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WMGM-FM (New York City)

From Wikipedia, the free encyclopedia

CityNew York City
Frequency100.3 MHz
(Loew's, Inc.)
First air date
June 1, 1942 (1942-06-01)
Last air date
February 1955 (1955-02)
Former call signs
  • W63NY (1942–1943)
  • WHNF (1943–1946)
Former frequencies
46.3 MHz (1941–1945)

WMGM-FM was a radio station in New York City, broadcasting at 100.3 MHz. It was owned by Loew's, Inc., a subsidiary of the Metro-Goldwyn-Mayer film studio alongside radio station WMGM, which was previously WHN. One of New York's earliest FM outlets, WMGM-FM broadcast from 1942 to 1955.


The station began broadcasting June 1, 1942 as W63NY, the fourth FM radio station in New York City. As with all of the first FM call signs, the designation represented the location (New York) and its position on the dial in the FM band of the time, at 46.3 megacycles. The transmitter was located in Palisades Park in New Jersey, opposite Grant's Tomb, and the station broadcast seven hours a day of programs, mixing recorded classical and semi-classical music with WHN's baseball coverage and occasional musical programs from the WHN studios.[1] When the Federal Communications Commission permitted all FM stations to take more typical sets of call signs in 1943, W63NY became WHNF, reflecting its co-ownership with WHN.[2]

The FM broadcasting band was relocated from 42–50 MHz to 88–108 MHz in late 1945. WHNF went off the air on December 1 in order to conduct its move to the new dial position of 100.3 MHz.[3] By this time, the station aired no live musical programs whatsoever.[4] The station was still off air at the start of 1946.[5] Several months later, on April 18, WHNF changed its call letters to WMGM.[6] The new designation, recognizing the ownership of the stations by the studio through Loew's, was then adopted in September 1948 by the AM outlet, at which time WMGM became WMGM-FM.[7] The station spent another month off air in January 1947 to install a new antenna.[8] Few people listened, even among the scant 3 percent of metropolitan area residents who had an FM receiver, as WMGM placed last in a Pulse ratings survey of New York FM listeners with a 2.3 share.[9]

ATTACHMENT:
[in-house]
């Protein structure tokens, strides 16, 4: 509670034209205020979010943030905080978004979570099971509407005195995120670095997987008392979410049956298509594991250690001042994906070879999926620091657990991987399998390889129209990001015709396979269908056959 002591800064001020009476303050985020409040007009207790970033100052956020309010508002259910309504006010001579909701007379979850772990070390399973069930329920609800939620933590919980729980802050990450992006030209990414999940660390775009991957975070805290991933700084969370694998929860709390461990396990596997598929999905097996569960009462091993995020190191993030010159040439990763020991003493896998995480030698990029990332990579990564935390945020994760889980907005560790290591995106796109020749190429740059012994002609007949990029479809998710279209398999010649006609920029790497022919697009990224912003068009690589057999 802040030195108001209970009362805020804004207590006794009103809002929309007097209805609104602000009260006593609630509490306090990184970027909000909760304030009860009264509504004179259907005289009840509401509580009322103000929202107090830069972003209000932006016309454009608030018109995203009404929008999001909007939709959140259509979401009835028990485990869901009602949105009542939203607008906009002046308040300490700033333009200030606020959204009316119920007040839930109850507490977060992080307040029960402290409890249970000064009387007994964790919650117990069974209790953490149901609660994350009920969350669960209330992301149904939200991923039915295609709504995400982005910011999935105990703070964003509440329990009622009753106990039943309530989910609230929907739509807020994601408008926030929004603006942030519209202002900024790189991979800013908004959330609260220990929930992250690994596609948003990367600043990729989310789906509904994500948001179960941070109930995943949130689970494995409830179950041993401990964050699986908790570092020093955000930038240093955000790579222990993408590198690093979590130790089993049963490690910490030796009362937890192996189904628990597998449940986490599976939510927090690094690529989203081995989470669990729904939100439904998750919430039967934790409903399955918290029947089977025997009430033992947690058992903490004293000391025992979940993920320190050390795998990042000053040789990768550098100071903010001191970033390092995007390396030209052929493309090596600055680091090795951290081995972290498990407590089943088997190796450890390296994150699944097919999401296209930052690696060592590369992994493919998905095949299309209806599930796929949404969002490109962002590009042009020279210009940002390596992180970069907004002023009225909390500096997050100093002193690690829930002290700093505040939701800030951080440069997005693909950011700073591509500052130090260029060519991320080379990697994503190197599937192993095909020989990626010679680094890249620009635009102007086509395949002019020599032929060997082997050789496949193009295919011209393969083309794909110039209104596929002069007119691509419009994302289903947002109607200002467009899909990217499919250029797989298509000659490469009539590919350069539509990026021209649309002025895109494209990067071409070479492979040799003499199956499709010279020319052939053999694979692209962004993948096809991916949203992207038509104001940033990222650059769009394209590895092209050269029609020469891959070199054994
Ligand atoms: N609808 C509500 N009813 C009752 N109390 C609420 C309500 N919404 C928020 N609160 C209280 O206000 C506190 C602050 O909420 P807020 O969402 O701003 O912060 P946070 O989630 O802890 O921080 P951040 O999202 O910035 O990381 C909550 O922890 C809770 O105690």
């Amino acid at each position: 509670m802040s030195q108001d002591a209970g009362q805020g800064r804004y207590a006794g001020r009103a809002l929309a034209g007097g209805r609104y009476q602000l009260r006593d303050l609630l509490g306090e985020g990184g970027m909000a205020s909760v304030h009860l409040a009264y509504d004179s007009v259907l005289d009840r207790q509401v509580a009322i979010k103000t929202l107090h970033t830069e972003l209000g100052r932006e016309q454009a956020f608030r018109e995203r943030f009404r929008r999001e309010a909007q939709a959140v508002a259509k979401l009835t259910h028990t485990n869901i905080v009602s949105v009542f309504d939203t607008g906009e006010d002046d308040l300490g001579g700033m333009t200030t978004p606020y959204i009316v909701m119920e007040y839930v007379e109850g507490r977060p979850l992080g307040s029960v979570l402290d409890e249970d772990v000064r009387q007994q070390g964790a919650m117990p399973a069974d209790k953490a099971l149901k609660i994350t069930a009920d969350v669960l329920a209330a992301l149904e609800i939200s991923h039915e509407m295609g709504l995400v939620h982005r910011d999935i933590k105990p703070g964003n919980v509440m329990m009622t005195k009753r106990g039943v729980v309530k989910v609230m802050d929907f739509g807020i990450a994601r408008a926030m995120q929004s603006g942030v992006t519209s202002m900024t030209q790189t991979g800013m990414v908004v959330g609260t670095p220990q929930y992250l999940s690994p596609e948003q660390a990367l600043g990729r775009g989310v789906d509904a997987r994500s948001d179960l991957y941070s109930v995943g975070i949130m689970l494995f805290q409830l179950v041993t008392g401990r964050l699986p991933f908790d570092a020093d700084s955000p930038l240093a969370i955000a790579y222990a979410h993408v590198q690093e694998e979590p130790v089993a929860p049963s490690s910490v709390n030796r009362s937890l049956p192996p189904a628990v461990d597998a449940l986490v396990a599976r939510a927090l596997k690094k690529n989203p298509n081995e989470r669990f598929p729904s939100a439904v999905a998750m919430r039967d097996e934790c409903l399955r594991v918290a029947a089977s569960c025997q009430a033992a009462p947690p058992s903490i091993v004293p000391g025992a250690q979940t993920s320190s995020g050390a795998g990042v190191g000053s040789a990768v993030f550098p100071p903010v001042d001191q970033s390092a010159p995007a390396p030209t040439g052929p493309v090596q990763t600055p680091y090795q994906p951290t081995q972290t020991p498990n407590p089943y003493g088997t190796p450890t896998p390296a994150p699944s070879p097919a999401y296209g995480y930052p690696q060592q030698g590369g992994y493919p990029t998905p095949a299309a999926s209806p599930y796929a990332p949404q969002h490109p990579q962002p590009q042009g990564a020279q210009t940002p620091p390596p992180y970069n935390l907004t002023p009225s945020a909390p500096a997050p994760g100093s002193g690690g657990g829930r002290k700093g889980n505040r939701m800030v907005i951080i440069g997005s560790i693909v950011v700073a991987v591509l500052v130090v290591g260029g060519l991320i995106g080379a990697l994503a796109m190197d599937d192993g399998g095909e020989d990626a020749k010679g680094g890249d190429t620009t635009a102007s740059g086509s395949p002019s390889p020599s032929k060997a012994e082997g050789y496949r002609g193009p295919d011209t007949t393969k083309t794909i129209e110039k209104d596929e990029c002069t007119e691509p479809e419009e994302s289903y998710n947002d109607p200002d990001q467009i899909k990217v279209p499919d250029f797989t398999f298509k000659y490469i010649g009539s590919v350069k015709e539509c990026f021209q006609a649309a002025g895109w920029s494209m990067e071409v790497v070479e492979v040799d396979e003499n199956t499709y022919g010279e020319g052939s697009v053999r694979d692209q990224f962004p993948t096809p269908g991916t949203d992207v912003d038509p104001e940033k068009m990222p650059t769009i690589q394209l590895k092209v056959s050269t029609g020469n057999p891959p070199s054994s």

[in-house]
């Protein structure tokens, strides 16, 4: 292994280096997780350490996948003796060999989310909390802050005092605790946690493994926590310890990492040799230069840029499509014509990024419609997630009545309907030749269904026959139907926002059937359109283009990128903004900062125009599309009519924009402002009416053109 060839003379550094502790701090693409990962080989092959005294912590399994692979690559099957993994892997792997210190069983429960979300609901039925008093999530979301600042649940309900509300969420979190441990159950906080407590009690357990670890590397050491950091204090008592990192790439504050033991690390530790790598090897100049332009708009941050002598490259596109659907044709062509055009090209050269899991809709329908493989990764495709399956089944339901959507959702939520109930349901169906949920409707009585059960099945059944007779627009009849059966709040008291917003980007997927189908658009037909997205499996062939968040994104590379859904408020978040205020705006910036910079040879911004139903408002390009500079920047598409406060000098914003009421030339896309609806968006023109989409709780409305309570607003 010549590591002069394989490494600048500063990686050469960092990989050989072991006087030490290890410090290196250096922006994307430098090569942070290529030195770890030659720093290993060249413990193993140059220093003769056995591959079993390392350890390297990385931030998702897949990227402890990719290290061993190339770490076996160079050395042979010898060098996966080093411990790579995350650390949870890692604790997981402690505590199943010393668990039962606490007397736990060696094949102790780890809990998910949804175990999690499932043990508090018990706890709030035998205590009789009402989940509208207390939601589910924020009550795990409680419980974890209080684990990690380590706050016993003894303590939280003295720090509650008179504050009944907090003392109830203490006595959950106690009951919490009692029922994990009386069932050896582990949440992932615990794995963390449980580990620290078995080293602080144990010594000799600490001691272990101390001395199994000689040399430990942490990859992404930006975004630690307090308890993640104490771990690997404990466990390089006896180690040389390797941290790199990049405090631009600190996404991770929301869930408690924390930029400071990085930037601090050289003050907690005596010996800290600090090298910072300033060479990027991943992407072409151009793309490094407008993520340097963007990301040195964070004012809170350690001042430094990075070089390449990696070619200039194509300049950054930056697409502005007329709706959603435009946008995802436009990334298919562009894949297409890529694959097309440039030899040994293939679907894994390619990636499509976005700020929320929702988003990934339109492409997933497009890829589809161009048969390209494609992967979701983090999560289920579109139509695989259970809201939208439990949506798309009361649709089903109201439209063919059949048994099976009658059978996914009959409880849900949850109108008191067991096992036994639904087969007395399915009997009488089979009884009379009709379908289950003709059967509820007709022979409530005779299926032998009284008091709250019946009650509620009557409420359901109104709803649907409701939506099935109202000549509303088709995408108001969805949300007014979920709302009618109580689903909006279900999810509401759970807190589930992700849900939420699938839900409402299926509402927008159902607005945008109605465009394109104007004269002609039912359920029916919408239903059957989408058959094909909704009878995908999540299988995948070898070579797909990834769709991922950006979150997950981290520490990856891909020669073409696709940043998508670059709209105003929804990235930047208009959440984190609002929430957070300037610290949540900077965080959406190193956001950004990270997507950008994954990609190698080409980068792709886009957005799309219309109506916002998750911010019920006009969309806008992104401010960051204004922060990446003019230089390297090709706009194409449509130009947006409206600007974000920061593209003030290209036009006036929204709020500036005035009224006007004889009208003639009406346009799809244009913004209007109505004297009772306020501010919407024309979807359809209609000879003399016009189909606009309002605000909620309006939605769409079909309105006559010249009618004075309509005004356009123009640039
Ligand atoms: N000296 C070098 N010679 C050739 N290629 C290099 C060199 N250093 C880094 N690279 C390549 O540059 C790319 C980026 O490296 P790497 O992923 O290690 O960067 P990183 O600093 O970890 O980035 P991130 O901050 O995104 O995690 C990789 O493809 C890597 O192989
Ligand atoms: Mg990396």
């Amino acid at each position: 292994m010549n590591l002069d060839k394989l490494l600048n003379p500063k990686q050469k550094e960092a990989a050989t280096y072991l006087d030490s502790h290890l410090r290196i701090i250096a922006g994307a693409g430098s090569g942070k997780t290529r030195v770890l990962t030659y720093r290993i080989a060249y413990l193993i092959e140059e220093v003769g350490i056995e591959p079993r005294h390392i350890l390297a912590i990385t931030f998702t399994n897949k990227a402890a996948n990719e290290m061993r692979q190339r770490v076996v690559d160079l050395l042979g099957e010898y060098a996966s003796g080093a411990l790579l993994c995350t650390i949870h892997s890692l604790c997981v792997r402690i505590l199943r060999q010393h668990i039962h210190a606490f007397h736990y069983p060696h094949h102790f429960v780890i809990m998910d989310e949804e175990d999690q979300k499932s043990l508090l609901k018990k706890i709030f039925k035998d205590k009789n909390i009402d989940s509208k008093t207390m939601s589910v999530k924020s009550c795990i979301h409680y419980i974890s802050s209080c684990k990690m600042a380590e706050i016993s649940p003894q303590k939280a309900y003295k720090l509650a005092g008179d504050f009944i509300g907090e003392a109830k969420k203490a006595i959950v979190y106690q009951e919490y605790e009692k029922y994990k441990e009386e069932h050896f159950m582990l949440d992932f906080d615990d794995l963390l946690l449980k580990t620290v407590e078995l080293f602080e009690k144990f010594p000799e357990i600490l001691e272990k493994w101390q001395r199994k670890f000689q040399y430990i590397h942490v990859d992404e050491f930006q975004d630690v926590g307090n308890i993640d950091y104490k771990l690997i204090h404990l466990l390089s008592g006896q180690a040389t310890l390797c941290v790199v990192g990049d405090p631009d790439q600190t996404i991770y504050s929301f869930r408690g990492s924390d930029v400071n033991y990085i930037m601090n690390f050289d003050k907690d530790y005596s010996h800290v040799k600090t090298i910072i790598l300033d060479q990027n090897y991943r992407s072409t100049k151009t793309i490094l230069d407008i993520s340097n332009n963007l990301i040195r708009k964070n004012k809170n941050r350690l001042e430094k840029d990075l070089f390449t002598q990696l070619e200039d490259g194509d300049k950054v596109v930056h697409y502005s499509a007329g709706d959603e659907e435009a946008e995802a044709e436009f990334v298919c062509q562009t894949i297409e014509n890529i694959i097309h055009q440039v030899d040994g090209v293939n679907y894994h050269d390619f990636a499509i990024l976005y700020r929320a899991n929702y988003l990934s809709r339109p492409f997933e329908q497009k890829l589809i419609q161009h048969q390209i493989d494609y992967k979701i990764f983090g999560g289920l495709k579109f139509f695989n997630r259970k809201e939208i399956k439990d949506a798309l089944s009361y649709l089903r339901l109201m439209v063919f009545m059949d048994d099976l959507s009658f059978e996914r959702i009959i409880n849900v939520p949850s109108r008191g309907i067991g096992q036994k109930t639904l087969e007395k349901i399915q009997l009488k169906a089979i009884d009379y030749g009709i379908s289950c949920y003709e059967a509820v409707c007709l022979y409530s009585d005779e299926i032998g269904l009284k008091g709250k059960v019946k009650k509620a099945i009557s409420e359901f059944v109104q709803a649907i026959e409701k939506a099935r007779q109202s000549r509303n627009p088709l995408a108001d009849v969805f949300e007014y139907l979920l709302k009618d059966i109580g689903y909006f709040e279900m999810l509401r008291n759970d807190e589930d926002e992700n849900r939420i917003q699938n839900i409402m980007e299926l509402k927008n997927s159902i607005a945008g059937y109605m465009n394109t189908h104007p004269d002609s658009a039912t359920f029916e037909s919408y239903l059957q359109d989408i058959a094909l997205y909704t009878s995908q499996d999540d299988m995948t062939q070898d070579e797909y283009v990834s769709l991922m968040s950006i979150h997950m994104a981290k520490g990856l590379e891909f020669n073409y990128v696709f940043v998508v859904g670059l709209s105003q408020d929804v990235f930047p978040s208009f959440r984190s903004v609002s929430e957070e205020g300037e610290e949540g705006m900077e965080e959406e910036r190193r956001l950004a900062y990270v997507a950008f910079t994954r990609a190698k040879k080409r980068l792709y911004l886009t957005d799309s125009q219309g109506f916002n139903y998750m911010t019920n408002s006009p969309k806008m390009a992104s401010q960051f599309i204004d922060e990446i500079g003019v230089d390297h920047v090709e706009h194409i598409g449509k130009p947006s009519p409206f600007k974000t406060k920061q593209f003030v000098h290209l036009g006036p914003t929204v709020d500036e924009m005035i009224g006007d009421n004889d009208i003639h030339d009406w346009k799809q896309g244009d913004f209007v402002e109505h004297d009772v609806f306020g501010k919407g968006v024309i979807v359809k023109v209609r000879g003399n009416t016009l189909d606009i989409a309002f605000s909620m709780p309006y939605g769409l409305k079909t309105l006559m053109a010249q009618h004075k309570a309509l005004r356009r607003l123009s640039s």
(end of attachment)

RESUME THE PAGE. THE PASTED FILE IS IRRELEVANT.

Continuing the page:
In 1950, the station did have one star in its lineup. Jack Eigen, who later hosted an eponymous television show on the DuMont Television Network, was a disc jockey for WMGM AM and FM, with the midnight to 1 a.m. hour airing exclusively on FM.[10] The show originated from the Copacabana.[11]

WMGM-FM continued to operate until around February 1955, when the station surrendered its license to the FCC. It was evidently a decision the company soon regretted, as in 1958, WMGM Broadcasting Corporation filed for a construction permit for 100.3 MHz.[12] However, a competing applicant was in the way: the Newark Broadcasting Company, owner of WVNJ (620 AM) across the river in Newark, New Jersey. The FCC ruled in 1959 to award the station to Newark, stating that a second Class B FM station for that city was more desirable and equitable than a 14th such service for New York City.[13] This cleared the way for the current 100.3 license, today WHTZ, to begin as WVNJ-FM on June 1, 1961.[14]


  1. ^ Kennedy Jr., T.R. (May 31, 1942). "CURRENT EVENTS IN FM". New York Times. p. X10.
  2. ^ "New Calls Named For FM Stations" (PDF). Broadcasting. October 4, 1943. p. 49. Retrieved June 29, 2020.
  3. ^ "WHNF Goes Off Air Tomorrow". New York Times. November 30, 1945. p. 15.
  4. ^ "Petrillo Extending Union AM-FM Band" (PDF). Broadcasting. November 26, 1945. pp. 17, 87. Retrieved June 29, 2020.
  5. ^ "New York FM Stations Rapidly Shifting To Assignments In Other Channels" (PDF). Broadcasting. January 14, 1946. Retrieved June 29, 2020.
  6. ^ "For the Record" (PDF). Broadcasting. April 22, 1946. p. 93. Retrieved June 29, 2020.
  7. ^ "The News of Radio: WHN to Change Name to WMGM When It Moves to New Quarters in September". New York Times. July 20, 1948. p. 42.
  8. ^ Lohman, Sidney (December 29, 1946). "One Thing and Another". New York Times. p. 47.
  9. ^ Gould, Jack (August 5, 1947). "Metropolitan Area Poll Finds 3 Per Cent of Radio Owners Have FM Receivers". New York Times. p. 46.
  10. ^ O'Brian, Jack (May 18, 1950). "Radio Roundup". Cumberland Evening Times. International News Service. p. 25.
  11. ^ Gross, Ben (January 29, 1950). "Looking & Listening". Sunday News. p. 12. Retrieved June 29, 2020.
  12. ^ "For the Record" (PDF). Broadcasting. June 9, 1958. p. 106. Retrieved June 29, 2020.
  13. ^ "(29 FCC 621) Initial Decision". Federal Communications Commission. October 7, 1959. Retrieved June 29, 2020.
  14. ^ "WVNJ-FM" (PDF). Broadcasting Yearbook. 1968. p. B-105 (253). Retrieved July 1, 2020.
This page was last edited on 1 December 2020, at 08:32
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